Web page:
Why is Meursault so emotionless?

The novel starts with Meursault preparing to attend his mothers funeral, a very sad time for any person, but surprisingly Meursault doesn’t seem to bothered at all. When I first read the opening pages, I actually had to re read them to make sure that I was understanding the story correctly. I simply could’t understand how Meursault could be so indifferent the weekend of his mothers funeral and during the funeral itself. This lack of emotion, sympathy, and awareness Meursault displays in the beginning of the story is something that you get to know as Meursaults character throughout the Stranger. As the prosecutor states multiple times during the trial, Meursault did not shed a single tear during his mothers funeral, in fact his demeanor didn’t even seem sad, as stated by multiple witnesses. His explanation for this is that “no one had the right to cry over his mother’s death because she was ready to live her life all over again”.

Meursault portrays this lack of emotion when he kills the Arab. He acts without thinking, but then shows no remorse, sympathy, or understanding of the repercussion for killing the man, nor did he have any reason to do so. Context clues from the story hint that Meursault understands what he did but for some reason feels no remorse or guilt, he doesn’t seem to be bothered by jail, or the fact that he can no longer see Marrie which also further proves he never had an emotional connection to her because he has no emotions. Even when he is sentenced to death by the judge, he doesn’t seem bothered, he even has it in him to say that he hopes people show up at his execution and greet him with cries of hate, he says “I had only to wish that there be a large crowd of spectators the day of my execution and that they greet me with cries of hate.” This is the last sentence of the book, why does Meursault hope to be hated by the spectators of his execution, when throughout the entire novel he couldn’t care less about other people’s opinion on him?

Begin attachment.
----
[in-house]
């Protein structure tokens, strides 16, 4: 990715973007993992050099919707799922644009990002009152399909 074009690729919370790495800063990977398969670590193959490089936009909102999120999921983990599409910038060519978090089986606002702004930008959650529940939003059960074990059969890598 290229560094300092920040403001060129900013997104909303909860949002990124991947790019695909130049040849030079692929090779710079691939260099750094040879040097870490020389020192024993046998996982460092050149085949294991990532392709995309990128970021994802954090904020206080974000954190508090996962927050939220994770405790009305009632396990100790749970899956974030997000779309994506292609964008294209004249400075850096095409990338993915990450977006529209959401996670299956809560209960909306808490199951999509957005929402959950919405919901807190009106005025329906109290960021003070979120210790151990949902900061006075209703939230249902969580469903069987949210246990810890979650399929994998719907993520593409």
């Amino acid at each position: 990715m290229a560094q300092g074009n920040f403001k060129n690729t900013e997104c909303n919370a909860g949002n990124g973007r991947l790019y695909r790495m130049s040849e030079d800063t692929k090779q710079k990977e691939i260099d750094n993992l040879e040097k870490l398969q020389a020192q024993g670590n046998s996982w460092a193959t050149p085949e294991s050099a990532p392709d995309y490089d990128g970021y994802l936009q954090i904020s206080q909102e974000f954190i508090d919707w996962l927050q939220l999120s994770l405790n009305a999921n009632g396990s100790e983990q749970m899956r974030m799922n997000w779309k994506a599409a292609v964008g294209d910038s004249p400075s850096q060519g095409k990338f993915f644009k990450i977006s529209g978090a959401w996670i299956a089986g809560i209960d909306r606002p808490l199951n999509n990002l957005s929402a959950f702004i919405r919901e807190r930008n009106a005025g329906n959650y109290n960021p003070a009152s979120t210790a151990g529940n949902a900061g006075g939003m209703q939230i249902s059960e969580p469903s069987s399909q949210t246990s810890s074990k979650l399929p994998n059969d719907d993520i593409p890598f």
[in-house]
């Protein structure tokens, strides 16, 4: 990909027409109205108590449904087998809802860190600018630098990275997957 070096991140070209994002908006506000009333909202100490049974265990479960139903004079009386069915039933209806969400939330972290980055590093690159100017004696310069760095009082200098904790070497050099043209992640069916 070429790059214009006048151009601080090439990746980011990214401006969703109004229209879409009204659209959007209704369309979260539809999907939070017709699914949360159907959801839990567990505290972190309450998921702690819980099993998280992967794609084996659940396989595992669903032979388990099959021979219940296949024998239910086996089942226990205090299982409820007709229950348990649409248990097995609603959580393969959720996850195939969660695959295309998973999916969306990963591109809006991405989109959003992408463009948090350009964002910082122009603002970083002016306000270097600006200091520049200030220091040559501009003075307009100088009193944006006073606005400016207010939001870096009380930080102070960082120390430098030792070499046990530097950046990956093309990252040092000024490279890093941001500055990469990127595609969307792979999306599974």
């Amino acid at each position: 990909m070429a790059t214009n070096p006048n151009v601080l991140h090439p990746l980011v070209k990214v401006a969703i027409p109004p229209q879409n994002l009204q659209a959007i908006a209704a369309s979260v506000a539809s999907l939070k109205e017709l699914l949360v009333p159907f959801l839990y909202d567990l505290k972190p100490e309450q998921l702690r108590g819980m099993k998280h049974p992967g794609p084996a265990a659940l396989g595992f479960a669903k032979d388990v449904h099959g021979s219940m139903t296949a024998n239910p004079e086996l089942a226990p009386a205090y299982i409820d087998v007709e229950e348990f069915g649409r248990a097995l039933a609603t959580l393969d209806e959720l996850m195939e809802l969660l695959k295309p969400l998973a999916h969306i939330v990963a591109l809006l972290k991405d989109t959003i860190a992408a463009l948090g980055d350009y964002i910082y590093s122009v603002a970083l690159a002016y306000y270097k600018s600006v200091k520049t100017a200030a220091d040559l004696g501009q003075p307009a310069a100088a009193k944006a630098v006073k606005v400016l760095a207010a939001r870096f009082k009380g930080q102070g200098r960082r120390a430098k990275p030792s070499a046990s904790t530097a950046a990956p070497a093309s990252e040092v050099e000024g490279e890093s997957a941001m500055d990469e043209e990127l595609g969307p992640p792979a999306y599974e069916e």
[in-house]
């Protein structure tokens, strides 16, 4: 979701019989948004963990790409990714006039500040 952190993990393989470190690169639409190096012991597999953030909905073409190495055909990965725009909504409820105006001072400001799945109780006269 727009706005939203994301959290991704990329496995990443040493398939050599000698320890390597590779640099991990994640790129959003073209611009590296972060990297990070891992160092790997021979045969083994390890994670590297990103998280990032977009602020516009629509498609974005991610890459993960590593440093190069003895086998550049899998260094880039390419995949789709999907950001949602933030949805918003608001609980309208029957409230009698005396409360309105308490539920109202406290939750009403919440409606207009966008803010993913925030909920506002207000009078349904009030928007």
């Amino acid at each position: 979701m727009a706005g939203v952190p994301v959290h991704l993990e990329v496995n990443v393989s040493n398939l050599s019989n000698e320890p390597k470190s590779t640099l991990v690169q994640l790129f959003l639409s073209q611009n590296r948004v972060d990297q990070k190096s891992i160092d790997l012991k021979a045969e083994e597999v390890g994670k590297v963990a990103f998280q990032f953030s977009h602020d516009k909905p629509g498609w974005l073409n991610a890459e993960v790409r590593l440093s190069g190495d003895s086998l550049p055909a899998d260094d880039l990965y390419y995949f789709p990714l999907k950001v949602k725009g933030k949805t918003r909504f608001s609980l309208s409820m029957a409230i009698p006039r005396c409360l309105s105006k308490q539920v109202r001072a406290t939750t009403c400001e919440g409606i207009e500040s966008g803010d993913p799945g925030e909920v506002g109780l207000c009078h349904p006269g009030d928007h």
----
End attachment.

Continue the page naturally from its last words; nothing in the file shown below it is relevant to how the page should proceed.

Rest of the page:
One thought on “Why is Meursault so emotionless?

  1. JJ

    I read Meursault as having very strong emotions at times, but as Meursault himself explains it, these emotions tend to be overshadowed by his body’s physical needs and reactions. Meursault is a sensualist, he relishes in his senses and how his body interfaces with the world. However, one notices that Meursault is much more sensitive physically at moments of heightened emotion. This is especially noticeable in his reactions to light and to his need for sleep. The clearest example of this to me is the harsh light that seems to oppress Meursault at every moment where one would expect him to be oppressed by negative emotion. Meursault himself recognizes the sunlight at the moment of his murder of the Moor as being identical to the sunlight on the day of his mother’s funeral. One can read his murder as a reaction to grief and inability to cope emotionally, squeezing the trigger in order to stop the blades of light slashing at his eyes from the Moor’s knife.

    As to why he wants to be hated at his execution, it is because he has come to see himself as a sort of reflection of the world. People around him see him as monstrously indifferent. Meursault recognizes that it is actually the world that is indifferent to the greatest tragedy that every human must face: the termination of life. Meursault refuses to accept the ways people have of lying to themselves about this certitude, such as religion. These lies are rooted in a hatred of the world’s indifference towards death. Meursault finds comfort in not being alone during his execution: he is being executed out of hatred of his supposed indifference and the reason people hate his indifference is that they hate the world’s indifference towards death. This is of course complicated by the fact that Meursault, as I have argued, is not entirely indifferent. If Meursault is not emotionless, perhaps the world is not either. However, Meursault does come to accept his death with a degree of indifference, which reflects Camus’s philosophy of absurdism in which life can still have meaning despite the all-consuming nature of death.


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